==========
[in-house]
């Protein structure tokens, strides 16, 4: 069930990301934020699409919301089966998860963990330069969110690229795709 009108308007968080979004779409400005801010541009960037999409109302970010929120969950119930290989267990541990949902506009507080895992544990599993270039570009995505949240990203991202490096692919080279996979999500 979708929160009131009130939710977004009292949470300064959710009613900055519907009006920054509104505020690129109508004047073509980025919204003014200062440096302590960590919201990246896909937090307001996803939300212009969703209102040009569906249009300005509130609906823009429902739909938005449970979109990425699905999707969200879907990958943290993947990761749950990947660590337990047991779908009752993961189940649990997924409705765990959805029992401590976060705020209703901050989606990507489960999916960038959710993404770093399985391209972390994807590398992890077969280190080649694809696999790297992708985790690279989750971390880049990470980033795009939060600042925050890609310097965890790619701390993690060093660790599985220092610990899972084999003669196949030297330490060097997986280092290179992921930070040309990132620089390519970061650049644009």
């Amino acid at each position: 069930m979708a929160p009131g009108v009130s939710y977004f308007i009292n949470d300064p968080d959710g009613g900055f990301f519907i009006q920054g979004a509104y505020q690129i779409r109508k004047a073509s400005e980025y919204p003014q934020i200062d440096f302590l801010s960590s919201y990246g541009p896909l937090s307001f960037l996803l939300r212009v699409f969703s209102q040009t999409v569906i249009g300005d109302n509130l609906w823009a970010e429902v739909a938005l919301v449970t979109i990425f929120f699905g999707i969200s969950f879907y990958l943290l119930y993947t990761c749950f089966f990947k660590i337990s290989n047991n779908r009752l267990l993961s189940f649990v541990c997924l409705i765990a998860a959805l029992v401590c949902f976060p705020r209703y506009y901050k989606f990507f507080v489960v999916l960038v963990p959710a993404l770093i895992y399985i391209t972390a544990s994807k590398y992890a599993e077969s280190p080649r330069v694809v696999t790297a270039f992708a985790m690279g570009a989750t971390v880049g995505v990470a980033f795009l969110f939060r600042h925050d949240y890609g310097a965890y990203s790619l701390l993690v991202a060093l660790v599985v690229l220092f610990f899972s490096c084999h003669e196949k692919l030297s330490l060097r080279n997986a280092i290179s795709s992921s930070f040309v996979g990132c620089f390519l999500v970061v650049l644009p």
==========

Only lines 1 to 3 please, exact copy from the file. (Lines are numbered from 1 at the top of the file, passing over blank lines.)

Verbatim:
[in-house]
């Protein structure tokens, strides 16, 4: 069930990301934020699409919301089966998860963990330069969110690229795709 009108308007968080979004779409400005801010541009960037999409109302970010929120969950119930290989267990541990949902506009507080895992544990599993270039570009995505949240990203991202490096692919080279996979999500 979708929160009131009130939710977004009292949470300064959710009613900055519907009006920054509104505020690129109508004047073509980025919204003014200062440096302590960590919201990246896909937090307001996803939300212009969703209102040009569906249009300005509130609906823009429902739909938005449970979109990425699905999707969200879907990958943290993947990761749950990947660590337990047991779908009752993961189940649990997924409705765990959805029992401590976060705020209703901050989606990507489960999916960038959710993404770093399985391209972390994807590398992890077969280190080649694809696999790297992708985790690279989750971390880049990470980033795009939060600042925050890609310097965890790619701390993690060093660790599985220092610990899972084999003669196949030297330490060097997986280092290179992921930070040309990132620089390519970061650049644009």
């Amino acid at each position: 069930m979708a929160p009131g009108v009130s939710y977004f308007i009292n949470d300064p968080d959710g009613g900055f990301f519907i009006q920054g979004a509104y505020q690129i779409r109508k004047a073509s400005e980025y919204p003014q934020i200062d440096f302590l801010s960590s919201y990246g541009p896909l937090s307001f960037l996803l939300r212009v699409f969703s209102q040009t999409v569906i249009g300005d109302n509130l609906w823009a970010e429902v739909a938005l919301v449970t979109i990425f929120f699905g999707i969200s969950f879907y990958l943290l119930y993947t990761c749950f089966f990947k660590i337990s290989n047991n779908r009752l267990l993961s189940f649990v541990c997924l409705i765990a998860a959805l029992v401590c949902f976060p705020r209703y506009y901050k989606f990507f507080v489960v999916l960038v963990p959710a993404l770093i895992y399985i391209t972390a544990s994807k590398y992890a599993e077969s280190p080649r330069v694809v696999t790297a270039f992708a985790m690279g570009a989750t971390v880049g995505v990470a980033f795009l969110f939060r600042h925050d949240y890609g310097a965890y990203s790619l701390l993690v991202a060093l660790v599985v690229l220092f610990f899972s490096c084999h003669e196949k692919l030297s330490l060097r080279n997986a280092i290179s795709s992921s930070f040309v996979g990132c620089f390519l999500v970061v650049l644009p």